Gray Wolf (Canis lupus)
Summary of Minnesota's State Law Pertaining to Wolf Management
HF 3046, as passed by the Legislature and signed by Governor Ventura
Contrary to much discussion in the media, this law is not a wolf management plan. It changes existing state statutes to give the Department of Natural Resources (DNR) the authority necessary to manage gray wolves, specifies how wolves may be legally taken in Minnesota, and requires the development of a wolf management plan. It does not include any wolf population goals, habitat protection features, or population or health monitoring requirements; these presumably will be included in the wolf management plan the DNR is directed to develop. Most of the provisions of this bill can be implemented by the State only after Federal delisting of the gray wolf has been completed.
Management Plan.The Departments of Natural Resources, in consultation with the Department of Agriculture, shall develop a wolf management plan with the goals of (1) ensuring the long-term survival of the wolf in Minnesota, (2) reducing wolf-human conflicts, (3) minimizing wolf depredation on livestock and domestic pets, and (4) manage the ecological impact of wolves on their prey and other predators.
Compensation. The owner of livestock killed by a wolf, or livestock so injured by a wolf that they must be destroyed, shall be compensated at the fair market value of the animals.
Zones. Minnesota is divided into Zone A and Zone B. (Map of zones, courtesy of MN DNR) Zone A consists of Wolf Management Zones 1-4 in the Federal Recovery Plan for the Eastern Timber Wolf and is roughly the northeastern one-third of Minnesota. It is estimated that about 90 percent of Minnesota's wolves are in Zone A. Zone B is identical to Wolf Management Zone 5 in the 1992 Federal Recovery Plan and includes about 64 percent of the State. (In earlier versions of this legislation these zones were called the Gray Wolf Zone and the Agriculture Zone.)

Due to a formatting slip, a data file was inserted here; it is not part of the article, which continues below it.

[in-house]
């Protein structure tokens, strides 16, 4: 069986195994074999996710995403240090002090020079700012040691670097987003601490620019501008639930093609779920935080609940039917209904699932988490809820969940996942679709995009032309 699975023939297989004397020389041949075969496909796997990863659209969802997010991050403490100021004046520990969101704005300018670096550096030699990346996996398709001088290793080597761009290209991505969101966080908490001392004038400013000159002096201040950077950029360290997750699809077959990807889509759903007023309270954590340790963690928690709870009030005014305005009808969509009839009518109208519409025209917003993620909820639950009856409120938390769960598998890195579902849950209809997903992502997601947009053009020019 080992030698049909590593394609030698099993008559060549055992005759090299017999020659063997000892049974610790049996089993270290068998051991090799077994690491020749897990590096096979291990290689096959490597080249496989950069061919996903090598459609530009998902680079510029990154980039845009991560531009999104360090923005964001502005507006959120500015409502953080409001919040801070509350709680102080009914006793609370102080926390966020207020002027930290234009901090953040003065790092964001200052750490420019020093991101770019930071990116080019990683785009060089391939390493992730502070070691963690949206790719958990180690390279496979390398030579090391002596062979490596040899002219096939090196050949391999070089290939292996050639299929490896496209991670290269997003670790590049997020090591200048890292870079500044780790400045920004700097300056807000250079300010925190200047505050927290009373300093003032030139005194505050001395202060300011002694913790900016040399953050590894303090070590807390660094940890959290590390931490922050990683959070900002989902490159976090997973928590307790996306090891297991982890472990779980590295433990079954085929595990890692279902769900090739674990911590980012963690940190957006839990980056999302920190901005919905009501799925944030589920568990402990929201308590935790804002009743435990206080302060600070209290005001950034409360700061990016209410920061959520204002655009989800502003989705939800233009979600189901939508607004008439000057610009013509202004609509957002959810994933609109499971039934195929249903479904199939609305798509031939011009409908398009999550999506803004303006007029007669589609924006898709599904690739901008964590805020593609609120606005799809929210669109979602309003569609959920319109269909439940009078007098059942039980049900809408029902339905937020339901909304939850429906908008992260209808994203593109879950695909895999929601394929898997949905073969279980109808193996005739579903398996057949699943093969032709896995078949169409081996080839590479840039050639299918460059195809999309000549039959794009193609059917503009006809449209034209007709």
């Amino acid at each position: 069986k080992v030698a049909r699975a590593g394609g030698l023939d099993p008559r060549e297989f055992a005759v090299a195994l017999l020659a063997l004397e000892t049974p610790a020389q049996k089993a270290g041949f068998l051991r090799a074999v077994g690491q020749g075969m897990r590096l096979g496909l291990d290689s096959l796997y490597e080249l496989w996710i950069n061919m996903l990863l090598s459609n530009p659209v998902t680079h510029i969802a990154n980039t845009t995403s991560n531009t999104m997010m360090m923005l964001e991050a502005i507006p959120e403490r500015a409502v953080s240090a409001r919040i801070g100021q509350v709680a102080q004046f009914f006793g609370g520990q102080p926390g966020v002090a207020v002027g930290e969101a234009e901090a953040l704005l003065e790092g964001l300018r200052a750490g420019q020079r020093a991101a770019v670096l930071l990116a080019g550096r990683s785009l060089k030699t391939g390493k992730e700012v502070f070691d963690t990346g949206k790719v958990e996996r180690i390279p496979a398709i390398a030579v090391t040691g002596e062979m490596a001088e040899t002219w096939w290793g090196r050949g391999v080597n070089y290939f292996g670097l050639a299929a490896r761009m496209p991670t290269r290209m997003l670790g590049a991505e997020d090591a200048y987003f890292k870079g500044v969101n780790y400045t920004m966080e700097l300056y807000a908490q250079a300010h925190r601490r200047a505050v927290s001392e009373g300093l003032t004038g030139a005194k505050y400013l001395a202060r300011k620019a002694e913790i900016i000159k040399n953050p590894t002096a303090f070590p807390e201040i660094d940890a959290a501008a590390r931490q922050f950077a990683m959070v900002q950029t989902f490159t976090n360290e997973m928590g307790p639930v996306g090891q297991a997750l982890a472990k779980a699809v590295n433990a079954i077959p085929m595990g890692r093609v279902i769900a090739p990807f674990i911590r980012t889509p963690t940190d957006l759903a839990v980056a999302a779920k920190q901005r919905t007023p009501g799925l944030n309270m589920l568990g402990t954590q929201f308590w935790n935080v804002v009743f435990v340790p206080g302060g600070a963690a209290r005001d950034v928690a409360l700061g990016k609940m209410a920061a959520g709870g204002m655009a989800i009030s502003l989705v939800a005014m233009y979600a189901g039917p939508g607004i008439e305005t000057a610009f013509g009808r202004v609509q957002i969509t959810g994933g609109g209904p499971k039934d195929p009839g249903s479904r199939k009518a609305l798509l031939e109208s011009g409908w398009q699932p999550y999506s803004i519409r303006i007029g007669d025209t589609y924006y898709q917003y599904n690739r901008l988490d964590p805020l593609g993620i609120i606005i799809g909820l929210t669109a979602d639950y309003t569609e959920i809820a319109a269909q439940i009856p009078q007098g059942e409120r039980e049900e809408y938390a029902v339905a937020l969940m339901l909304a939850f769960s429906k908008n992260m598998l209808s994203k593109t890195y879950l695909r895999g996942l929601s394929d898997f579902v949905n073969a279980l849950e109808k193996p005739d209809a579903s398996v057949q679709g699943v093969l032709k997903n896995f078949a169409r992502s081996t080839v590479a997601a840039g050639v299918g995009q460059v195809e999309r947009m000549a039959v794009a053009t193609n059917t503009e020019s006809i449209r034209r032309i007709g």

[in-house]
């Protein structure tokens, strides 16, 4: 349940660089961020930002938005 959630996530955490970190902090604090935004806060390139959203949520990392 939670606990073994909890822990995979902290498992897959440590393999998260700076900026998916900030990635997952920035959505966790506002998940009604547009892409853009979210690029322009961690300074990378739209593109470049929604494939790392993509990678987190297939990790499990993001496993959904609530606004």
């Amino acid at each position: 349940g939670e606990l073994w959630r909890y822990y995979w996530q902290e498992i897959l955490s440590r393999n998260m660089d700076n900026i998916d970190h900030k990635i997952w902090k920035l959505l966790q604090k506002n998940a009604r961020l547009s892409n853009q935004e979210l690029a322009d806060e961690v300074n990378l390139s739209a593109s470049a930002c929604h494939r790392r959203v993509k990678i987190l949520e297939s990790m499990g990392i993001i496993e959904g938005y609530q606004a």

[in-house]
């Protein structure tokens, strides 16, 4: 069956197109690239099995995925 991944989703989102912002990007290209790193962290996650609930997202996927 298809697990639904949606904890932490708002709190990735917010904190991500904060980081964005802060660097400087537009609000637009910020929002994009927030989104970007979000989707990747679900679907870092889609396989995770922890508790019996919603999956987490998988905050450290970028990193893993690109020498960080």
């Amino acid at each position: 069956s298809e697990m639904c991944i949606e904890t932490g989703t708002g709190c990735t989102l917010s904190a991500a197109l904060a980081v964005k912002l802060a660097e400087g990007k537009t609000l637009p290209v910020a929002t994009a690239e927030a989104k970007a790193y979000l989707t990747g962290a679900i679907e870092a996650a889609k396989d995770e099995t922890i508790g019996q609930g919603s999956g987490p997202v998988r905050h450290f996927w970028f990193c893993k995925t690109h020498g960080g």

Taking of Wolves.The taking or harassment of gray wolves in Minnesota is allowed as follows. (Taking of wolves in any other manner is a gross misdemeanor.)
Cooperative Agreement with U.S. Department of Agriculture, Wildlife Services. DNR may develop an agreement to have USDA Wildlife Services control problem wolves, conduct training for state predator controllers, and perform other functions.
Reporting Wolf Takings. All takings of gray wolves, except as done by certified predator controllers, must be reported to a conservation officer within 48 hours, and all evidence must be protected.
Public Hunting or Trapping.There will be no open season for the trapping or hunting of gray wolves for five years following the Federal delisting of the gray wolf, and then only after public comment.
Hybrid and Captive Wolves. Wolf-dog hybrids may not be released. Captive wolves may not be released without a permit from the DNR